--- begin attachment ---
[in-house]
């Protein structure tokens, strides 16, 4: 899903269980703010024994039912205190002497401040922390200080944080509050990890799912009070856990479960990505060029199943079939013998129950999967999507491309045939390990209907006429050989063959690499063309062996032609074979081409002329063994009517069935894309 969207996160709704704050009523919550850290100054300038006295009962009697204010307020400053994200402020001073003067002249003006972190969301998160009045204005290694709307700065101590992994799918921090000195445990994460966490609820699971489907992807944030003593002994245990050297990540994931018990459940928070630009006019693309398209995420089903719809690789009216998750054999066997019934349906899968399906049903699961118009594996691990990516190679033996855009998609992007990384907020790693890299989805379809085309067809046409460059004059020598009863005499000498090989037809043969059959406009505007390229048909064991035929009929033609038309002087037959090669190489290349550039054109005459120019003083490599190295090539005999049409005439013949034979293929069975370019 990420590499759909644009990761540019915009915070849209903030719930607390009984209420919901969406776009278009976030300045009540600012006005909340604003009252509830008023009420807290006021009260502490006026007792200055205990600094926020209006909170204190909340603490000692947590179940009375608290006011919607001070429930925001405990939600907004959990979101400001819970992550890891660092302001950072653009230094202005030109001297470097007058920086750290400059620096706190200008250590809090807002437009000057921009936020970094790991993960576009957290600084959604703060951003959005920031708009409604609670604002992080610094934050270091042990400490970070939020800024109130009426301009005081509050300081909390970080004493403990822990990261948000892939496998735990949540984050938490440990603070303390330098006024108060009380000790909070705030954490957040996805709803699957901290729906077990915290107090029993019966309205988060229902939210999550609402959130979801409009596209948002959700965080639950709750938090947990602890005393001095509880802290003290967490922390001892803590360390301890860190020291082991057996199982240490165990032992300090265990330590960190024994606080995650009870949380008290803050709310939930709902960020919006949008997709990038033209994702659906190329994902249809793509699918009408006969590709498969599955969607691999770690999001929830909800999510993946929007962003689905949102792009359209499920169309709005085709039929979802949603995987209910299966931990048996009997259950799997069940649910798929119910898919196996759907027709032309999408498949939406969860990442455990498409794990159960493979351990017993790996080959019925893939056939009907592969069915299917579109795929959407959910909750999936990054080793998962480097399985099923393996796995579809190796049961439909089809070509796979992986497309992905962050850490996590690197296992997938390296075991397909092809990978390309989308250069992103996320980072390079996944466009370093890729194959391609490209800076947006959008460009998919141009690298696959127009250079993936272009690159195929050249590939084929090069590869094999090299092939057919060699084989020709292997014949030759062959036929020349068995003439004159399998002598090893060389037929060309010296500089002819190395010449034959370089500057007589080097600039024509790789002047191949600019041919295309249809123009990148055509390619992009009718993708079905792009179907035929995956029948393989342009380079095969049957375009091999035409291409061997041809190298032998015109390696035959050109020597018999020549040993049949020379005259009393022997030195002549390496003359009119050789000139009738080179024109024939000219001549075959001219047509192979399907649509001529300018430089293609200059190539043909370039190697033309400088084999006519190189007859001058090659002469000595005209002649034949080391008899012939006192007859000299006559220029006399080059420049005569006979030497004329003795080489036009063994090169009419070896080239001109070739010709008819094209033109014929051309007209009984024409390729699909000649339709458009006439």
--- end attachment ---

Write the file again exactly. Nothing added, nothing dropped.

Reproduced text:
[in-house]
């Protein structure tokens, strides 16, 4: 899903269980703010024994039912205190002497401040922390200080944080509050990890799912009070856990479960990505060029199943079939013998129950999967999507491309045939390990209907006429050989063959690499063309062996032609074979081409002329063994009517069935894309 969207996160709704704050009523919550850290100054300038006295009962009697204010307020400053994200402020001073003067002249003006972190969301998160009045204005290694709307700065101590992994799918921090000195445990994460966490609820699971489907992807944030003593002994245990050297990540994931018990459940928070630009006019693309398209995420089903719809690789009216998750054999066997019934349906899968399906049903699961118009594996691990990516190679033996855009998609992007990384907020790693890299989805379809085309067809046409460059004059020598009863005499000498090989037809043969059959406009505007390229048909064991035929009929033609038309002087037959090669190489290349550039054109005459120019003083490599190295090539005999049409005439013949034979293929069975370019 990420590499759909644009990761540019915009915070849209903030719930607390009984209420919901969406776009278009976030300045009540600012006005909340604003009252509830008023009420807290006021009260502490006026007792200055205990600094926020209006909170204190909340603490000692947590179940009375608290006011919607001070429930925001405990939600907004959990979101400001819970992550890891660092302001950072653009230094202005030109001297470097007058920086750290400059620096706190200008250590809090807002437009000057921009936020970094790991993960576009957290600084959604703060951003959005920031708009409604609670604002992080610094934050270091042990400490970070939020800024109130009426301009005081509050300081909390970080004493403990822990990261948000892939496998735990949540984050938490440990603070303390330098006024108060009380000790909070705030954490957040996805709803699957901290729906077990915290107090029993019966309205988060229902939210999550609402959130979801409009596209948002959700965080639950709750938090947990602890005393001095509880802290003290967490922390001892803590360390301890860190020291082991057996199982240490165990032992300090265990330590960190024994606080995650009870949380008290803050709310939930709902960020919006949008997709990038033209994702659906190329994902249809793509699918009408006969590709498969599955969607691999770690999001929830909800999510993946929007962003689905949102792009359209499920169309709005085709039929979802949603995987209910299966931990048996009997259950799997069940649910798929119910898919196996759907027709032309999408498949939406969860990442455990498409794990159960493979351990017993790996080959019925893939056939009907592969069915299917579109795929959407959910909750999936990054080793998962480097399985099923393996796995579809190796049961439909089809070509796979992986497309992905962050850490996590690197296992997938390296075991397909092809990978390309989308250069992103996320980072390079996944466009370093890729194959391609490209800076947006959008460009998919141009690298696959127009250079993936272009690159195929050249590939084929090069590869094999090299092939057919060699084989020709292997014949030759062959036929020349068995003439004159399998002598090893060389037929060309010296500089002819190395010449034959370089500057007589080097600039024509790789002047191949600019041919295309249809123009990148055509390619992009009718993708079905792009179907035929995956029948393989342009380079095969049957375009091999035409291409061997041809190298032998015109390696035959050109020597018999020549040993049949020379005259009393022997030195002549390496003359009119050789000139009738080179024109024939000219001549075959001219047509192979399907649509001529300018430089293609200059190539043909370039190697033309400088084999006519190189007859001058090659002469000595005209002649034949080391008899012939006192007859000299006559220029006399080059420049005569006979030497004329003795080489036009063994090169009419070896080239001109070739010709008819094209033109014929051309007209009984024409390729699909000649339709458009006439």